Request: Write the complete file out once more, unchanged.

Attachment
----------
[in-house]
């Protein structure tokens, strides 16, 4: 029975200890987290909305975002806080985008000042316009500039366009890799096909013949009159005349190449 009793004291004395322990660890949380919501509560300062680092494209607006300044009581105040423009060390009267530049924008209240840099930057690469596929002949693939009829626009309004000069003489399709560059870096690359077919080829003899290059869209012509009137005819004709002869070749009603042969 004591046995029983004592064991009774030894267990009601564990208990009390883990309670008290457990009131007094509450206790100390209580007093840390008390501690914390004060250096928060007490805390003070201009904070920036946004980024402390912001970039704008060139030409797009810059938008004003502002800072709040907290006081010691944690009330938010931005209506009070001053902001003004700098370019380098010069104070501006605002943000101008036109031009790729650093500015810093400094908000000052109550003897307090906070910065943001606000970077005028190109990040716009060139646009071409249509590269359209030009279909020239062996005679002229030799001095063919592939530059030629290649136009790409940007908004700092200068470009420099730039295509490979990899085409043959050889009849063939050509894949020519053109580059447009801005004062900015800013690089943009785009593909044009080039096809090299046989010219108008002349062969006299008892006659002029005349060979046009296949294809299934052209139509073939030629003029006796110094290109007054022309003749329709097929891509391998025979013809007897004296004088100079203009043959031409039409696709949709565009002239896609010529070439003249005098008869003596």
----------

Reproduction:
[in-house]
């Protein structure tokens, strides 16, 4: 029975200890987290909305975002806080985008000042316009500039366009890799096909013949009159005349190449 009793004291004395322990660890949380919501509560300062680092494209607006300044009581105040423009060390009267530049924008209240840099930057690469596929002949693939009829626009309004000069003489399709560059870096690359077919080829003899290059869209012509009137005819004709002869070749009603042969 004591046995029983004592064991009774030894267990009601564990208990009390883990309670008290457990009131007094509450206790100390209580007093840390008390501690914390004060250096928060007490805390003070201009904070920036946004980024402390912001970039704008060139030409797009810059938008004003502002800072709040907290006081010691944690009330938010931005209506009070001053902001003004700098370019380098010069104070501006605002943000101008036109031009790729650093500015810093400094908000000052109550003897307090906070910065943001606000970077005028190109990040716009060139646009071409249509590269359209030009279909020239062996005679002229030799001095063919592939530059030629290649136009790409940007908004700092200068470009420099730039295509490979990899085409043959050889009849063939050509894949020519053109580059447009801005004062900015800013690089943009785009593909044009080039096809090299046989010219108008002349062969006299008892006659002029005349060979046009296949294809299934052209139509073939030629003029006796110094290109007054022309003749329709097929891509391998025979013809007897004296004088100079203009043959031409039409696709949709565009002239896609010529070439003249005098008869003596």